4-foot-tall T. rex cousin discovered, was a 'harbinger of doom'

The Tyrannosaurus rex may be among the most well-known and terrifying dinosaurs to walk the Earth, but a newly discovered 4-foot cousin was likely just as scary.

Known as Moros Intrepidus (which means "harbinger of doom"), this tiny tyrannosaur lived 100 million years ago. Despite its diminutive size, it was still lethal, North Carolina State University paleontoloist Lindsay Zanno said.

“Moros was lightweight and exceptionally fast,” Zanno said in a statement. “These adaptations, together with advanced sensory capabilities, are the mark of a formidable predator. It could easily have run down prey, while avoiding confrontation with the top predators of the day."


“Although the earliest Cretaceous tyrannosaurs were small, their predatory specializations meant that they were primed to take advantage of new opportunities when warming temperatures, rising sea-level and shrinking ranges restructured ecosystems at the beginning of the Late Cretaceous,” Zanno added. “We now know it took them less than 15 million years to rise to power.”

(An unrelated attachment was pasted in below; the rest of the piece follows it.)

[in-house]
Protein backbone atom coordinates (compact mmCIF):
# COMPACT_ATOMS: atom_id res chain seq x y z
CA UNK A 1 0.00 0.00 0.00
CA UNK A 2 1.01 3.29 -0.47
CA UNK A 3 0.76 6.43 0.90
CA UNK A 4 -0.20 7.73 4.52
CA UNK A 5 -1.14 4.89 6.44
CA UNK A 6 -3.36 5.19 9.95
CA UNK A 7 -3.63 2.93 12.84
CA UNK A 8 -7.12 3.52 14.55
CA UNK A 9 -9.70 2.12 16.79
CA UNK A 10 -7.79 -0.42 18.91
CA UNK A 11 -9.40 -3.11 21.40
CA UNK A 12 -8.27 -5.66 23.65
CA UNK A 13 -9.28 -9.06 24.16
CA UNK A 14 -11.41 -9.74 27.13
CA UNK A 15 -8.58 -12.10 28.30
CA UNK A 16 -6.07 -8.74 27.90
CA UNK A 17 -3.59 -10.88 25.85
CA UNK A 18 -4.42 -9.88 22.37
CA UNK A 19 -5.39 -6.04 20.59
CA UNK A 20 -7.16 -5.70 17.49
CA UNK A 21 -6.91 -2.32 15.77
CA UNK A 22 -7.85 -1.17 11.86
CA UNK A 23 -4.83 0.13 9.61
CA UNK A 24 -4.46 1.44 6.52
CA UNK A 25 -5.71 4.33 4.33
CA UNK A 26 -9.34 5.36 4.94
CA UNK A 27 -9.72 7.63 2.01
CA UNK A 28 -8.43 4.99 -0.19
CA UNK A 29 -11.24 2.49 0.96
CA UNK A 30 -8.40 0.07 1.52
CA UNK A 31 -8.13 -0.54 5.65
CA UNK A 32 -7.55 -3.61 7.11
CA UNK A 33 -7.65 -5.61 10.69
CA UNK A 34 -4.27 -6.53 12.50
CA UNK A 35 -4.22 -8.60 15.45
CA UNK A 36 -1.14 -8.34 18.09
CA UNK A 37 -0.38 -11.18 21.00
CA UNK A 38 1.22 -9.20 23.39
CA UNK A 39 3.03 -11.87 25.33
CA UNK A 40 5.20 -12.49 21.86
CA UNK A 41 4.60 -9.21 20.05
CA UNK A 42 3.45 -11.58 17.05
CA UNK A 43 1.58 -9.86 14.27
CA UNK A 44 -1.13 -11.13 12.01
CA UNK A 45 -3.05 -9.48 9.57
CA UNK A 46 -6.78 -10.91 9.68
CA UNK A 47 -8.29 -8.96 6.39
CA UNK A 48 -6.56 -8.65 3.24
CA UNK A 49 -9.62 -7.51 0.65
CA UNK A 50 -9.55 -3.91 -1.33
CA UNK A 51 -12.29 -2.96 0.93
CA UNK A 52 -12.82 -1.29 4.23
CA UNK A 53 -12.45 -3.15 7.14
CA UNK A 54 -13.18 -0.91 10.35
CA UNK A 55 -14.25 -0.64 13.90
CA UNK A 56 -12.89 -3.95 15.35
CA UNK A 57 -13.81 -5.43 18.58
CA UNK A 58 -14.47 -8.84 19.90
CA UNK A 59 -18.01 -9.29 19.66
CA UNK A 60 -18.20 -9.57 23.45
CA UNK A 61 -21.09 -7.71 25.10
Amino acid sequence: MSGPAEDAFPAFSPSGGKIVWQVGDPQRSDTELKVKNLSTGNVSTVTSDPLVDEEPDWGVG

In addition to the small height, it's thought it only weighed 78 kilograms and reached maturity between 6 and 7 years.

Zanno and her team of researchers found teeth and a hind limb from the new tyrannosaur in an area where she had previously discovered Siats meekerorum, a giant meat-eating carcharodontosaur that was alive during the same period.

The findings were made in the western part of Utah, an area that was part of a "lush, deltaic environment" during the Cretaceous period.


The findings were published in Communications Biology.